Verified and validated finite element analyses of humeri

Gal Dahan, Nir Trabelsi, Ori Safran, Zohar Yosibash

Research output: Contribution to journalArticlepeer-review

25 Scopus citations

Abstract

Background: Although ~200,000 emergency room visits per year in the US alone are associated with fractures of the proximal humerus, only limited studies exist on their mechanical response. We hypothesise that for the proximal humeri (a) the mechanical response can be well predicted by using inhomogeneous isotropic material properties, (b) the relation between bone elastic modulus and ash density (E(ρash)) is similar for the humerus and the femur, and may be general for long bones, and (c) it is possible to replicate a proximal humerus fracture in vitro by applying uniaxial compression on humerus' head at a prescribed angle. Methods: Four fresh frozen proximal humeri were CT-scanned, instrumented by strain-gauges and loaded at three inclination angles. Thereafter head displacement was applied to obtain a fracture. CT-based high order (p-) finite element (FE) and classical (h-) FE analyses were performed that mimic the experiments and predicted strains were compared to the experimental observations. Results: The E(ρash) relationship appropriate for the femur is equally appropriate for the humeri: predicted strains in the elastic range showed an excellent agreement with experimental observations with a linear regression slope of m=1.09 and a coefficient of regression R2=0.98. p-FE and h-FE results were similar for the linear elastic response. Although fractures of the proximal humeri were realised in the in vitro experiments, the contact FE analyses (FEA) were unsuccessful in representing properly the experimental boundary conditions. Discussion: The three hypotheses were confirmed and the linear elastic response of the proximal humerus, attributed to a stage at which the cortex bone is intact, was well predicted by the FEA. Due to a large post-elastic behaviour following the cortex fracture, a new non-linear constitutive model for proximal humerus needs to be incorporated into the FEA to well represent proximal humerus fractures. Thereafter, more in vitro experiments are to be performed, under boundary conditions that may be well represented by the FEA, to allow a reliable simulation of the fracture process.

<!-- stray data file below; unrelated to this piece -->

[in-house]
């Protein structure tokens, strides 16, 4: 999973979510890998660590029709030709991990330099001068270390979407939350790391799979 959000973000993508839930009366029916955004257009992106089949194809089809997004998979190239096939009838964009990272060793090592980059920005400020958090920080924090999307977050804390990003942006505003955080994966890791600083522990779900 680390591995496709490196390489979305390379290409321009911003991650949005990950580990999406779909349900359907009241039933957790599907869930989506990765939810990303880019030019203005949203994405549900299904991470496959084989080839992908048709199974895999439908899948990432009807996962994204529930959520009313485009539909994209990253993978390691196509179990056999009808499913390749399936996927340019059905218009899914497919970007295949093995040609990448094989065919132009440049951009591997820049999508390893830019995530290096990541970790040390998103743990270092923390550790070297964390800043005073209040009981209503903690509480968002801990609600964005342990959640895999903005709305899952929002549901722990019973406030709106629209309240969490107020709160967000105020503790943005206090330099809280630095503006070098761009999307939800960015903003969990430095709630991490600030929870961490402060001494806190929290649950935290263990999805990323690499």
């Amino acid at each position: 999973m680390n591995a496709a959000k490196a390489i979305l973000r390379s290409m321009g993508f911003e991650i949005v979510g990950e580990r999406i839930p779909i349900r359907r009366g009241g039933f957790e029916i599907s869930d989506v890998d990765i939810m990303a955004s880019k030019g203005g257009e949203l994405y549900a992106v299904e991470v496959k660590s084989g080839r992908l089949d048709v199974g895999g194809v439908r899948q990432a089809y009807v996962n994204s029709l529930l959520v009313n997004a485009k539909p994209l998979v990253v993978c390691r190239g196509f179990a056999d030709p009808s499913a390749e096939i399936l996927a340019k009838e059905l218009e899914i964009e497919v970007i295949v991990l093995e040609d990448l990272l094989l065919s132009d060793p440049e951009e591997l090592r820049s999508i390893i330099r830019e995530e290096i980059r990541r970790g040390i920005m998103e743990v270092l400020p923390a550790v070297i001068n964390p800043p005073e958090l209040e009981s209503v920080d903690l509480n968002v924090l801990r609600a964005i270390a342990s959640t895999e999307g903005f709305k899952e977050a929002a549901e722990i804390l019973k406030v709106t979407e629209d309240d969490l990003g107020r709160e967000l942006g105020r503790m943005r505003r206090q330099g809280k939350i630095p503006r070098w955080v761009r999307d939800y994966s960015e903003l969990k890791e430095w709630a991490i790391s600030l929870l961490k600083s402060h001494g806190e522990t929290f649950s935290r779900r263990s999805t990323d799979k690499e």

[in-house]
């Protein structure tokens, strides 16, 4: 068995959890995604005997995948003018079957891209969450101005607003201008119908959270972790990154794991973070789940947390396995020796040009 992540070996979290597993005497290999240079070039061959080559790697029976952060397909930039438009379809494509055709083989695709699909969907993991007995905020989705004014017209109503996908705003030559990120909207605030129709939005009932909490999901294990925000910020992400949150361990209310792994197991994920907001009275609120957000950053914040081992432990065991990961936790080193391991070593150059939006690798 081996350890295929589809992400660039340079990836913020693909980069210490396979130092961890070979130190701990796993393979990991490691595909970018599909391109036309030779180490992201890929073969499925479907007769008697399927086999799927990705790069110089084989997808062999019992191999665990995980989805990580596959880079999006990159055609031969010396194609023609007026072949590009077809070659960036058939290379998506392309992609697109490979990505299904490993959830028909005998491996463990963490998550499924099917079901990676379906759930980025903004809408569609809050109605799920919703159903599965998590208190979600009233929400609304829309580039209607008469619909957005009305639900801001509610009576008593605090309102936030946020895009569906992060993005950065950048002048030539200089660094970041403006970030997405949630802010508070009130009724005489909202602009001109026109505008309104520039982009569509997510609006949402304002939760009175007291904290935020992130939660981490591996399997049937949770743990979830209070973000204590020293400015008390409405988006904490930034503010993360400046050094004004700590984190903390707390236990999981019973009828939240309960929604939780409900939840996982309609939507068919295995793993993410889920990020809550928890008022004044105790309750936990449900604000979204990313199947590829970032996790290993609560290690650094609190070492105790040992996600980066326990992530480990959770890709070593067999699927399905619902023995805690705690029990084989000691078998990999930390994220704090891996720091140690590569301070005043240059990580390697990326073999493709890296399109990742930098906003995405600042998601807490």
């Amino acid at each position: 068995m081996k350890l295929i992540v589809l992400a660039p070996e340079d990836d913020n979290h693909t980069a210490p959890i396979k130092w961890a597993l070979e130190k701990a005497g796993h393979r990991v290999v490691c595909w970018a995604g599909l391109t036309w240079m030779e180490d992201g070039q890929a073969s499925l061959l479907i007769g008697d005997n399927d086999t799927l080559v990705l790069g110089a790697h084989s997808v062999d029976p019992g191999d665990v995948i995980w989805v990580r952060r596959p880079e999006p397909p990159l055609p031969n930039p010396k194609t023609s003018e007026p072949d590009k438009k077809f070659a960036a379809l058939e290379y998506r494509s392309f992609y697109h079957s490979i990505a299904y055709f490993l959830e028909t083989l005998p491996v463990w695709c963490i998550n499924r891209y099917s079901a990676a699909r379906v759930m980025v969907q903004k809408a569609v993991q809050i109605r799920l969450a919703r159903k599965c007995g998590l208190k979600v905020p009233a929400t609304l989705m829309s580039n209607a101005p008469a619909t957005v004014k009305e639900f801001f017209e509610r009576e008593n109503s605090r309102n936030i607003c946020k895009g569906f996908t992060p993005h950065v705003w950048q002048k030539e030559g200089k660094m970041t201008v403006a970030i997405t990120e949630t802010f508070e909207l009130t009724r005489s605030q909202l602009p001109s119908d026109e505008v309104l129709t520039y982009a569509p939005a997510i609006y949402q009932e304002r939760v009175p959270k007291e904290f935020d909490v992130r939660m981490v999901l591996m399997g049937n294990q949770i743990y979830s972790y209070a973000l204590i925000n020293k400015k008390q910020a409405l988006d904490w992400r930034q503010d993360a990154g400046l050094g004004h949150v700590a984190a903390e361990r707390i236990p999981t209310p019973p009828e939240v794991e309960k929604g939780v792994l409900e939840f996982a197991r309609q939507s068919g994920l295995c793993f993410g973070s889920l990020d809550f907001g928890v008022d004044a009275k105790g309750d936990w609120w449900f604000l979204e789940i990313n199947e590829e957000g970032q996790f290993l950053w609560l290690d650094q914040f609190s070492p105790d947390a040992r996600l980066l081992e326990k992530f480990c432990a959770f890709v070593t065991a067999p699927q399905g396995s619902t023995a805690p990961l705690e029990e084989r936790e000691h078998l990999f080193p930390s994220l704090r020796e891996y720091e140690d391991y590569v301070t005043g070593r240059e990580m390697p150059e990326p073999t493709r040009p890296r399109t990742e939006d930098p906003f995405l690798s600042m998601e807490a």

Original languageEnglish
Pages (from-to)1094-1102
Number of pages9
JournalJournal of Biomechanics
Volume49
Issue number7
DOIs
StatePublished - 3 May 2016
Externally publishedYes

Bibliographical note

Publisher Copyright:
© 2016 Elsevier Ltd.

Funding

The authors thank Prof. Charles Milgrom, from the Hadassah Hospital for helpful discussions and Mr. Ilan Gilad and Yekutiel Katz, from the Ben Gurion University for their assistance with the experiments. This study was made possible through the generous support of a (Milgrom Foundation for Science) grant.

FundersFunder number
Milgrom Foundation for Science

    Keywords

    • Finite element analysis
    • Humerus
    • Impacted-fracture

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